It feels really great when you know you have the pace and no other team can match that speed. But we have the confidence – when it was tight in the last 500m – to know that we could hang on. They’re the hardest moments in racing when two crews are close driving for the line, so it’s really satisfying when you look up at the board and it says that Germany was first.

How important has Martin Sauer and your coach Uwe Bender been to the German eight?

Martin Sauer is probably the main reason for the success of the German eight in the last 12 years. He has a vision of how he wants the eight to row and the skills to drill his team to achieving it.

After a defeat Martin gets really emotionally involved. That’s something where Uwe Bender is really important. He can bring a team together with the level of kindness and respect for each other.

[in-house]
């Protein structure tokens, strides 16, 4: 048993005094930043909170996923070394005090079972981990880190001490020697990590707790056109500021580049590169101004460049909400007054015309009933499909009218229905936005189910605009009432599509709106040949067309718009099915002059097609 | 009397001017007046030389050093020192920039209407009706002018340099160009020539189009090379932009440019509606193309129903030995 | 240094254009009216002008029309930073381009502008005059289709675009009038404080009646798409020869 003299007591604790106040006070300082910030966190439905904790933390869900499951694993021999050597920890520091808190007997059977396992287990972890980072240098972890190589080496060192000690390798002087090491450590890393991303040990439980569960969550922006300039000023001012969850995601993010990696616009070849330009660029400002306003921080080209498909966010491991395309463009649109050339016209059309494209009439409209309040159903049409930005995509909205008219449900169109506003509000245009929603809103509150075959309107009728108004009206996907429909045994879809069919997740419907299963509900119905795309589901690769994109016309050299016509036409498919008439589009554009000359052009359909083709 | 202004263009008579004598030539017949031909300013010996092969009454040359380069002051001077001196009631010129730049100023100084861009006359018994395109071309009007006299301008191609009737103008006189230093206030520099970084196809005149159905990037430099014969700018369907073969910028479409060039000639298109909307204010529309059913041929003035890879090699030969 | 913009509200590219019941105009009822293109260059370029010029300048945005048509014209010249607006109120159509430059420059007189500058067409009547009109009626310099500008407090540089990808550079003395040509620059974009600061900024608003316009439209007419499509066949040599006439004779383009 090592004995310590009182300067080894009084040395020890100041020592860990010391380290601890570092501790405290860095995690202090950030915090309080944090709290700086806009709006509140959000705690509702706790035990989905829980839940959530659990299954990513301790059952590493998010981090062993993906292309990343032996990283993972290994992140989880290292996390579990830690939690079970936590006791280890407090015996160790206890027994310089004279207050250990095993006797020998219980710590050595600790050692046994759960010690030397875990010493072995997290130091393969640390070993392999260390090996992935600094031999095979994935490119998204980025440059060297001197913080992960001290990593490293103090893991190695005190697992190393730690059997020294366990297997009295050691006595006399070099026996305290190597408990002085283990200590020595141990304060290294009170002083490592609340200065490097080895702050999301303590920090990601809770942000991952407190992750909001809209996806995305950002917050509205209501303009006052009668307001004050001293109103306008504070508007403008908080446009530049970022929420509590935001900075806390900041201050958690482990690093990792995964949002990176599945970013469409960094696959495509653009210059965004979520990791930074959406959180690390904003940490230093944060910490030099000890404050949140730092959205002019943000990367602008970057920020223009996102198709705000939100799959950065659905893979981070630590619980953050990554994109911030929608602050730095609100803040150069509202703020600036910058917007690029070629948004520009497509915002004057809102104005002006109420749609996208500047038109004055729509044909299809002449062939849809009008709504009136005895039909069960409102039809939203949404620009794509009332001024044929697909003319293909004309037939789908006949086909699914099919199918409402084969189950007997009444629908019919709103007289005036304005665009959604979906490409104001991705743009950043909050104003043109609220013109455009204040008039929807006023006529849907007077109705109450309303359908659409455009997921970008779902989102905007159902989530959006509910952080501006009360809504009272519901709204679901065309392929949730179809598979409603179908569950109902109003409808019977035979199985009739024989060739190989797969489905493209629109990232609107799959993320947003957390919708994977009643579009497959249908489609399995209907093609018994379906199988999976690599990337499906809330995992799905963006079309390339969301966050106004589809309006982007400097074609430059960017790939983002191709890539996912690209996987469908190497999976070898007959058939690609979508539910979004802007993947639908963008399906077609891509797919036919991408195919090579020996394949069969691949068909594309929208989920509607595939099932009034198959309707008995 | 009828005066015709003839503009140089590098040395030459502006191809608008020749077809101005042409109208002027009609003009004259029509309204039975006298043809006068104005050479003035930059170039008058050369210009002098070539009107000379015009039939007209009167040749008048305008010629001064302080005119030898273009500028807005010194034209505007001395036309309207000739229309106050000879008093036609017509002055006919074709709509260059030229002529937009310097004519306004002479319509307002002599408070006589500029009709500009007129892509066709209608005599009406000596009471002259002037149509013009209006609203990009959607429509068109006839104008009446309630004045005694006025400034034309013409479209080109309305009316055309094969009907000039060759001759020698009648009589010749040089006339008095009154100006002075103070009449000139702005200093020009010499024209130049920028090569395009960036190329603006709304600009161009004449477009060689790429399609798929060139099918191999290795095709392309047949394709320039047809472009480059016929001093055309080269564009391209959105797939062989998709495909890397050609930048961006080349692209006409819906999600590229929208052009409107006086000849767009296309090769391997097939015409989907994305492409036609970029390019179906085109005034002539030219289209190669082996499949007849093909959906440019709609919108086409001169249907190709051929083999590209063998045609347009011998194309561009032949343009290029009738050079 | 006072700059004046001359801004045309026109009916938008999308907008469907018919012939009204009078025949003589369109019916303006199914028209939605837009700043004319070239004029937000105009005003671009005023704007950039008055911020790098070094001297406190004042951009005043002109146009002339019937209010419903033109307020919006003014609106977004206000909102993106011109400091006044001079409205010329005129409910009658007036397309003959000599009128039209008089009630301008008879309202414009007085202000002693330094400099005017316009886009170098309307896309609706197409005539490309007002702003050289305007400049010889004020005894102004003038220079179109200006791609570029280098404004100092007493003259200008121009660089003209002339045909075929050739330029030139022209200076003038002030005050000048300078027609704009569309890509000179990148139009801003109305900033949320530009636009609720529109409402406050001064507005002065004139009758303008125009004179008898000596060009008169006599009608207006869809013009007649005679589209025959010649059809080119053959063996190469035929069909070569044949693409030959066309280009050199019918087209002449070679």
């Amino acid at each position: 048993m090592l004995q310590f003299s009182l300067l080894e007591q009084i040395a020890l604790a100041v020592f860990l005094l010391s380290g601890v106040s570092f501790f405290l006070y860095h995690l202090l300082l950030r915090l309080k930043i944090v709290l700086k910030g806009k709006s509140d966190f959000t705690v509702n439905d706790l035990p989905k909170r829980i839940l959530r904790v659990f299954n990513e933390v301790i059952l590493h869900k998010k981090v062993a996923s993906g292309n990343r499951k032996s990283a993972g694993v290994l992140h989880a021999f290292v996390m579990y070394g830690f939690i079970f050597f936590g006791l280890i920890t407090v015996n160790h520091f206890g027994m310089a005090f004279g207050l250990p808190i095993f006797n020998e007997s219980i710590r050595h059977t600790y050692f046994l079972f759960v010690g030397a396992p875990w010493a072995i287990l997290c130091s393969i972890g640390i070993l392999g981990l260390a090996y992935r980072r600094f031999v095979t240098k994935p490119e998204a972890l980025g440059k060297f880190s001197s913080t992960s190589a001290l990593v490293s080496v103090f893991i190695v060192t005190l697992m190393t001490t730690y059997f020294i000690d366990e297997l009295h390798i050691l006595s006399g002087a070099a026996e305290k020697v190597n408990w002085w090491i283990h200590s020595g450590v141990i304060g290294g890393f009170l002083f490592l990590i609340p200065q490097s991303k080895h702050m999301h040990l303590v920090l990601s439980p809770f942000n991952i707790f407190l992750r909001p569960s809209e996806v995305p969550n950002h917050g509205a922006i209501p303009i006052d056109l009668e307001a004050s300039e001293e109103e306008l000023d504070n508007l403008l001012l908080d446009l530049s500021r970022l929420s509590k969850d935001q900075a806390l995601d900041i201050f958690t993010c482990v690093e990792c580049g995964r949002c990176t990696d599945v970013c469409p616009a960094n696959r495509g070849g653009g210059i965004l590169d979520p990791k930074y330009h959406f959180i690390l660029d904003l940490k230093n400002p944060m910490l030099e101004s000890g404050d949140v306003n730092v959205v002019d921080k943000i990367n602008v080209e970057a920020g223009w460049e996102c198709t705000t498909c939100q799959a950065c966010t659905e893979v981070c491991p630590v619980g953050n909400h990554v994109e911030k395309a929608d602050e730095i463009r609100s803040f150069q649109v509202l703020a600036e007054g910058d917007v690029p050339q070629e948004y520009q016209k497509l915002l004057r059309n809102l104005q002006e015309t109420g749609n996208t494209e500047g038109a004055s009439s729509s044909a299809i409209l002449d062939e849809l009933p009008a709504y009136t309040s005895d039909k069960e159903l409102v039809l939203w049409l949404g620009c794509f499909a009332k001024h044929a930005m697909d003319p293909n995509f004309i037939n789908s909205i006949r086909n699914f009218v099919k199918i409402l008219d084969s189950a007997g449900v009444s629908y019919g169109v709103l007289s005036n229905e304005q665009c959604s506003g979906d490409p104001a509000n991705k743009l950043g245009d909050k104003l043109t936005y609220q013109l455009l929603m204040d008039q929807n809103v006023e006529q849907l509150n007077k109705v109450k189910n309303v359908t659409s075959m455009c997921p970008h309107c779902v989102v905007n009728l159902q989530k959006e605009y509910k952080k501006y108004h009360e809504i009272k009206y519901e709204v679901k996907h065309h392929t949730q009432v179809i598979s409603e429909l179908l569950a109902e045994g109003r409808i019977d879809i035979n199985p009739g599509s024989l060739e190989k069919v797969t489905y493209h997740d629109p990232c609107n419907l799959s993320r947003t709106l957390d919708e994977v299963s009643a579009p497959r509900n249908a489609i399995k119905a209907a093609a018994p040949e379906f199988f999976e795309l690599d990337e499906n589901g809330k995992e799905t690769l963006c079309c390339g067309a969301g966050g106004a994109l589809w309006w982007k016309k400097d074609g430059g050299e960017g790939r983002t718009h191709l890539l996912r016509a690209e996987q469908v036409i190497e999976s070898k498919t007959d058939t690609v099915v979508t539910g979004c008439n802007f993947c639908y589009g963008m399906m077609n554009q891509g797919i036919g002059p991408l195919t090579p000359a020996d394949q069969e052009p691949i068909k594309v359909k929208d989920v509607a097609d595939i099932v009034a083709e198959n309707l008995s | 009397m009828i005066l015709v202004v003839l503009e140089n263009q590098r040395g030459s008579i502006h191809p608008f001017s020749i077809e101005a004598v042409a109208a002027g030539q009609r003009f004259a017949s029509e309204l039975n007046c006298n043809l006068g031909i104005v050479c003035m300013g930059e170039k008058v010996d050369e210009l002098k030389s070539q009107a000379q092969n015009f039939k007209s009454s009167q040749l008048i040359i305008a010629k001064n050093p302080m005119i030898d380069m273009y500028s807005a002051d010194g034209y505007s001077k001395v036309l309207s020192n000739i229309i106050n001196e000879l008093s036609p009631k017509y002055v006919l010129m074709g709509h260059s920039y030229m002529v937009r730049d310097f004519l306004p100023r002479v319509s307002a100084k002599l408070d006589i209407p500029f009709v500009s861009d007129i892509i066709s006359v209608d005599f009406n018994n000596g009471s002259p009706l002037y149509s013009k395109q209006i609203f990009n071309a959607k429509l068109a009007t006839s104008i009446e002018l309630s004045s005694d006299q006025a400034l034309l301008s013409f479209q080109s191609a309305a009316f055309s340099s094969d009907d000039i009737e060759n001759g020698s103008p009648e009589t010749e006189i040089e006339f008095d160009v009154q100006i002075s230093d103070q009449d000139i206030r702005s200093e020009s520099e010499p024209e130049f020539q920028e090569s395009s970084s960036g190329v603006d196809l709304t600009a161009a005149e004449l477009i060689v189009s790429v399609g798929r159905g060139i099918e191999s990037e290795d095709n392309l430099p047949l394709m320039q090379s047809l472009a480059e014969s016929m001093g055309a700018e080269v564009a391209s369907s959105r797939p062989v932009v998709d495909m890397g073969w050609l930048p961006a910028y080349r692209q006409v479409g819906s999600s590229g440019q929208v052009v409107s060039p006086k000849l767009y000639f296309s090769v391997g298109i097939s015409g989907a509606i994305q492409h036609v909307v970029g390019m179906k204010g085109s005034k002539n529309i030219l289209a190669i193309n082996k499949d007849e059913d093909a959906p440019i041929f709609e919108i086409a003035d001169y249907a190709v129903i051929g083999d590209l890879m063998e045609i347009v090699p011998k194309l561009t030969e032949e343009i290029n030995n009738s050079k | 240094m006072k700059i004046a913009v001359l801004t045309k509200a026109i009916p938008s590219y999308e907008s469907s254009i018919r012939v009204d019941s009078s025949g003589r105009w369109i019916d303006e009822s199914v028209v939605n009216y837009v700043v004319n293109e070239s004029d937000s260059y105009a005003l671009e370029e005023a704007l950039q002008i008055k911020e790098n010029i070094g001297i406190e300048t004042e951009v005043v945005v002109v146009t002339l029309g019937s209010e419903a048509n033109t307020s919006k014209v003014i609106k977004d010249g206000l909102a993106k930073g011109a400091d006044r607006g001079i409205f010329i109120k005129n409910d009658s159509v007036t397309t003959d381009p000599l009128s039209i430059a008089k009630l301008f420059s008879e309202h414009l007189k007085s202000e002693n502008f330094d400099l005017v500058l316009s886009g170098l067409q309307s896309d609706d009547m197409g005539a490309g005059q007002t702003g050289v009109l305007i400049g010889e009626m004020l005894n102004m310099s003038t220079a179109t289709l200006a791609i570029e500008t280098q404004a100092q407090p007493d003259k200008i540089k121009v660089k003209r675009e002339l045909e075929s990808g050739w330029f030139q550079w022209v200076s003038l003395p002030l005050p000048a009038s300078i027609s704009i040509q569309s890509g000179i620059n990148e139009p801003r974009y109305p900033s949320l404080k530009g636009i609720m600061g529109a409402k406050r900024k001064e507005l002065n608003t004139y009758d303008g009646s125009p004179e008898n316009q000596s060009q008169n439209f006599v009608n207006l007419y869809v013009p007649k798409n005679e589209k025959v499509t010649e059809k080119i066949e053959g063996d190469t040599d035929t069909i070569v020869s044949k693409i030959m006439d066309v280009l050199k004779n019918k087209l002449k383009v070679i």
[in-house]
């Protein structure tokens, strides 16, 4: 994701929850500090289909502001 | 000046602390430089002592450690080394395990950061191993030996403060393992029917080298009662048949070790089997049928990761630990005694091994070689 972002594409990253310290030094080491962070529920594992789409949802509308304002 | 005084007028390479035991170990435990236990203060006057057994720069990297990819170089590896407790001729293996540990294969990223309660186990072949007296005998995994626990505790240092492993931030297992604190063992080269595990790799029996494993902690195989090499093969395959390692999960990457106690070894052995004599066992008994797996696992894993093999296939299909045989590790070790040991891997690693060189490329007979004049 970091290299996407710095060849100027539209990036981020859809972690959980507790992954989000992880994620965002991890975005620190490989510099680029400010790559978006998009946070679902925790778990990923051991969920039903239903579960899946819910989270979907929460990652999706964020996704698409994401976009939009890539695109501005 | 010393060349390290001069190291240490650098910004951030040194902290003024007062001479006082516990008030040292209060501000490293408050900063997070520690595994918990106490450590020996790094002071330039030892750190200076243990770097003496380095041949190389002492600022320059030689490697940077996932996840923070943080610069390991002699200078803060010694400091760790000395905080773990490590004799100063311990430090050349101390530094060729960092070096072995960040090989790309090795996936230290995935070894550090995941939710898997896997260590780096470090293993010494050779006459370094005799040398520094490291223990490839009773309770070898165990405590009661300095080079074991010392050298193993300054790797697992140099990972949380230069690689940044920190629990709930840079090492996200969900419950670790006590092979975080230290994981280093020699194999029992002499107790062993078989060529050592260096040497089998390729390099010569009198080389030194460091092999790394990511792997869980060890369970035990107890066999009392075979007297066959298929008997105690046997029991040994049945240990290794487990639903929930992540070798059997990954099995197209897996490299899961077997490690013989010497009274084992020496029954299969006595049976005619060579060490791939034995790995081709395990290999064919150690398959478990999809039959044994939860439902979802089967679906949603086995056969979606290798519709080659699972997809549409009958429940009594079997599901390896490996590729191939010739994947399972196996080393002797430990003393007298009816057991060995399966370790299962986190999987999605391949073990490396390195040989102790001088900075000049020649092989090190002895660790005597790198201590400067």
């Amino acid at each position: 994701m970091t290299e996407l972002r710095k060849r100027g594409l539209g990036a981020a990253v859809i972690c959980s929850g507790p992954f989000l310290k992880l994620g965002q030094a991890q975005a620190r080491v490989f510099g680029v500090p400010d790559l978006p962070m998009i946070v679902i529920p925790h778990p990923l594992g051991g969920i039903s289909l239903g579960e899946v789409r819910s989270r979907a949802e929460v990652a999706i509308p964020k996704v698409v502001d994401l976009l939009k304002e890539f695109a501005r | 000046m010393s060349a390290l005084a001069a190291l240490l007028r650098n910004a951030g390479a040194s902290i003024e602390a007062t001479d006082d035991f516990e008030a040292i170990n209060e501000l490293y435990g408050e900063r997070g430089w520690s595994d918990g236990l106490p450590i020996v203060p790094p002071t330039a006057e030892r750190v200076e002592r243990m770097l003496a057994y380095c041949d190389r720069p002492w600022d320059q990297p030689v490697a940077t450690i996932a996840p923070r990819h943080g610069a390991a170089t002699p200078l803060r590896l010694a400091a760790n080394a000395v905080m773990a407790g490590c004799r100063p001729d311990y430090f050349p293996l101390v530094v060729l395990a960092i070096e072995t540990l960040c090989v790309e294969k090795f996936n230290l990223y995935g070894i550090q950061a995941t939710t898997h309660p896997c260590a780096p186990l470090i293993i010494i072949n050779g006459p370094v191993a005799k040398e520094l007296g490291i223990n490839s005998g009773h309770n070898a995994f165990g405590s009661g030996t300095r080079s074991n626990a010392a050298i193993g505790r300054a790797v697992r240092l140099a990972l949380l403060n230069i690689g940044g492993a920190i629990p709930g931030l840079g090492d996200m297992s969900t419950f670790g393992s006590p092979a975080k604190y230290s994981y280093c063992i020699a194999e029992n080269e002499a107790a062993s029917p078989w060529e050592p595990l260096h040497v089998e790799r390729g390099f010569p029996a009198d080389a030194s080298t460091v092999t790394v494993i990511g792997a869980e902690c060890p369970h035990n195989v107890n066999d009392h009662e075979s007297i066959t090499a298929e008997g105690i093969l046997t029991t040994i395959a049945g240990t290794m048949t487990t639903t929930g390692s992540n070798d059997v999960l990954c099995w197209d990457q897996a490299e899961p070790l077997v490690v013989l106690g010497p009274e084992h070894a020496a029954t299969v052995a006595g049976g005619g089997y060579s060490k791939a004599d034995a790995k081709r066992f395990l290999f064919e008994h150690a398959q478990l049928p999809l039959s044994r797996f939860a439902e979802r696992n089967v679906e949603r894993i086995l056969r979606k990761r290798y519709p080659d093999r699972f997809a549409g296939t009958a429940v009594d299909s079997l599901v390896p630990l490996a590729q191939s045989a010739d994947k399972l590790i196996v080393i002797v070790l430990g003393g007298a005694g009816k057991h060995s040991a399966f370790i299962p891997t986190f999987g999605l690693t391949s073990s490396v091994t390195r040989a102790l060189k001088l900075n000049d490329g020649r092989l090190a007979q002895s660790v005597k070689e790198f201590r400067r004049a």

We have a really strong trust in him; that he will get the eight to be 100% physically ready when they need to be.

Martin plans to quit after 2021 and make way for Jonas Wiesen. Then we will see another style of rowing for the German eight.

“We don’t have two guys like the British eight that can pull under 5:40”

How would you describe Martin’s approach?

When your blade’s in the water it’s about using every inch or centimetre of the stroke to move the boat.

Rowing is about acceleration and so you need to get everything on the blade that will help you to accelerate the boat, while avoiding using anything that makes the boat decelerate. It’s not that rowing’s rocket science. It’s about who does the basics the best.